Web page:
Sunday, October 26, 2008

Phone calls

Wednesday night we had some excitement at 2:00 in the morning when a guy running from the cops decided to leave his car in front of Brian's work and then "hide" at motel across the street. Clearly not the brightest bulb in the pack and now in some serious trouble since he caused an accident that resulted in the death of a police officer. The police officer left a wife and three children behind...all because this guy didn't want to get stopped and arrested for an outstanding warrant for not appearing at trial for shoplifting some smokes. The police wanted to review the security tapes from Brian's work and so, the phone calls began...and continued until about 3:30 a.m.

The next day I was talking with a guy from high school about the "incident" which was all over the front page, and we both expressed our fear that one day it would be another friend that we read about, who is a former member of the Army Special Forces and is now a County Sheriff.

We've all been friends since high school and the Sheriff was like a brother to me. When he was in the army, I'd call the barracks to talk to him only to discover that he wasn't there. I'd be a nervous Nellie until I heard back from him - often weeks later - that he was safe. He never said where he was (unless he was allowed or it had been on the news) and we rarely discussed it - unless it was me begging him to be safe and maybe think about a career change.

Then he got out of the army. I thought I wouldn't have to worry anymore. He'd go to college, settle down, get married, have a family, yadda, yadda, yadda, just like the rest of us.


He decided to become a cop.

Friday I got a call. "Deb? I think we jinxed him. He was the cop involved in that shooting about an hour ago."

I barely heard "He's OK"

As the phone calls flew around our group of friends, each of us looking for updates, trying to figure out what was going on, the story came out. He shot a suspect.

An hour later we learned the man he shot had died.

No matter whether you are a cop or a member of the armed forces, killing someone - regardless of the circumstances - must be traumatic. How can it not be?

He's been put on leave, pending the outcome of the investigation and as I read the papers, and the comments left by others, I am both heartened by the support and outraged at the ignorance.

How dare you second guess the decision of a trained officer to pull his weapon and shoot when being attacked. He's trained to protect and serve. And if you break the law, brandish a weapon and attack an officer, you are taking your life into your hands. And the consequences you face are the result of your own actions.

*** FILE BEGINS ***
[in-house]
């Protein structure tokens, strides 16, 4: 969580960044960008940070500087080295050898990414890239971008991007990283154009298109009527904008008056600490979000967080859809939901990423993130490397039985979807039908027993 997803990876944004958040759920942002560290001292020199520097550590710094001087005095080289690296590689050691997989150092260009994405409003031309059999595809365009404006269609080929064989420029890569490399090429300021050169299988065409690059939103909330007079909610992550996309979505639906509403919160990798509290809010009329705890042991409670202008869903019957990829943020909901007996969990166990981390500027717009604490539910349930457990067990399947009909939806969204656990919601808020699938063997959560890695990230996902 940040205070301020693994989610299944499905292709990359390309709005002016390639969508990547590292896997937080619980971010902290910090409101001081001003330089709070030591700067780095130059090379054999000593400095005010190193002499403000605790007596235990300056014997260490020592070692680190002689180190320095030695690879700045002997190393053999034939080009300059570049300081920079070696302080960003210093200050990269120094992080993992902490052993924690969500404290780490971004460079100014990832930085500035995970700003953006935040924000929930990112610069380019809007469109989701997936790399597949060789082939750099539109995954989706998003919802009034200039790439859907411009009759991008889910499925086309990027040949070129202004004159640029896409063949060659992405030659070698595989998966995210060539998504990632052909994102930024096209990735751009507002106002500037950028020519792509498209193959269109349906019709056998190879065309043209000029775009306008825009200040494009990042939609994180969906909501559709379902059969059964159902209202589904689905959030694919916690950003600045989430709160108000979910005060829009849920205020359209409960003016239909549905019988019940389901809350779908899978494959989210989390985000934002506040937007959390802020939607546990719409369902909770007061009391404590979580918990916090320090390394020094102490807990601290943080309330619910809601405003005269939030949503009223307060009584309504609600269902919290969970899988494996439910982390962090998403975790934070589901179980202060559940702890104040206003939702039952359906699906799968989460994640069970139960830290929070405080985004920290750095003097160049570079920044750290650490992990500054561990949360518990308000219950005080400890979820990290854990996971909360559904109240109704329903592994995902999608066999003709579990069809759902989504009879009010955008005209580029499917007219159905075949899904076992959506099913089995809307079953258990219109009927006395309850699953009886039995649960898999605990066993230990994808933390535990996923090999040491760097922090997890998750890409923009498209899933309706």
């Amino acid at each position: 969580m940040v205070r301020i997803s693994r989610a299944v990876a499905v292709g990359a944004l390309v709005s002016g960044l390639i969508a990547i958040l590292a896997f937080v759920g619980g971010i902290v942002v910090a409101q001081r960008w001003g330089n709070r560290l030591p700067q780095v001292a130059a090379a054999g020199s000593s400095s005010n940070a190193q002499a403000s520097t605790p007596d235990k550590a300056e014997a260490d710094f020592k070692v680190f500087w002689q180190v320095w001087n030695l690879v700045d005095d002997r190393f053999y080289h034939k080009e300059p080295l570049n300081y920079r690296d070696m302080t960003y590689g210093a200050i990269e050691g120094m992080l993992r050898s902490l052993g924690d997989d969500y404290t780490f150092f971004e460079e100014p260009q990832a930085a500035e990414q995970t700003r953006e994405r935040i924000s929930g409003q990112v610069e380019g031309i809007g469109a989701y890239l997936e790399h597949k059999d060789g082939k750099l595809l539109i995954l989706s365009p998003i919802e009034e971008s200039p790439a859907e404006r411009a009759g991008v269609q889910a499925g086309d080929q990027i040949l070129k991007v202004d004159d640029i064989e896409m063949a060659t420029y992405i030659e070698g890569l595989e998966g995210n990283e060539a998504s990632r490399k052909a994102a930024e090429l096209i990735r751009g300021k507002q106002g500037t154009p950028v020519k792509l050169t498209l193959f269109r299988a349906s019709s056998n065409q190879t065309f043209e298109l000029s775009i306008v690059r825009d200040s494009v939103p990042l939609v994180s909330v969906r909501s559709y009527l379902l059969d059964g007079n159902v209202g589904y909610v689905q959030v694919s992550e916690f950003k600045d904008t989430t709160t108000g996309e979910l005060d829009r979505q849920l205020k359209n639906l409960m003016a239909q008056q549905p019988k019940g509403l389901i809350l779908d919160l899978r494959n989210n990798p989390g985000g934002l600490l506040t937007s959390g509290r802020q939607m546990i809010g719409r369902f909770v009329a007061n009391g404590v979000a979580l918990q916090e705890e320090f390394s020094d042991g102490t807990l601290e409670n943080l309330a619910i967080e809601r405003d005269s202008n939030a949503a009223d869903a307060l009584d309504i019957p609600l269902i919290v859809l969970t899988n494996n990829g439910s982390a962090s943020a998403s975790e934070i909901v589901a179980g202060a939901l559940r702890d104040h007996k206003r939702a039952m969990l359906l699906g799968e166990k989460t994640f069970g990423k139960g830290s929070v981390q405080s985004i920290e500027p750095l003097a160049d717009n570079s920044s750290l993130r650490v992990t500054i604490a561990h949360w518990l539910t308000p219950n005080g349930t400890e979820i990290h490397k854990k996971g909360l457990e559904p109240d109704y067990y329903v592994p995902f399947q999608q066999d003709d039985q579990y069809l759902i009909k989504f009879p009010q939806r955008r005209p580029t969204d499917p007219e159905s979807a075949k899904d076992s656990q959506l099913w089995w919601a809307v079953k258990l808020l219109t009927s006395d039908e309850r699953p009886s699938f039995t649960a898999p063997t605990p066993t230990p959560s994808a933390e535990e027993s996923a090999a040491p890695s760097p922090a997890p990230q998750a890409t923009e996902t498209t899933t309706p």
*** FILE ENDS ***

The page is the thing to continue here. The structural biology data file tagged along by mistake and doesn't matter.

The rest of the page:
I spoke with him today and he seems.....OK, I guess. As well as can be expected. So, I did the only thing I could do. I told we were all behind him, we all supported him and that we would do whatever he needed us to do to get him through this. I can rally the "troops" pretty well. So if he needs us, we'll be there. I am very lucky to have a group of very close friends from high school and many of us remain in frequent contact. One thing about us - don't think that we won't stand behind one of our own. And fight like hell to help.

And then I told him to stay safe. Just like I've done for the past twenty years.

1 comment:

Bethann said...

Having worked closely with law enforcement for many years, I too get very upset when I hear the ignorance that is spewed by those who do not know of what they speak. Yes, as in all professions there are one or two people who cannot handle the powers and authorities that are given to them, however, in my experience, most law enforcement officers are highly trained and skilled, and most go their entire career without firing a weapon and actually causing injury or harm. It is a difficult job for these men and women and they, above all, deserve respect and should also be granted the same courtesy as we give the criminals they arrest, "innocent until proven guilty". It is infuriating to me to hear someone (particularly people with a known dislike for police) to put them down and say, there was no need to fire a weapon. I'm sorry, but if my child or myself were in harms way, I hope to God there is an officer on the scene who will be more concerned with protecting us than whether or not he/she is pleasing the masses by firing or not firing his/her weapon.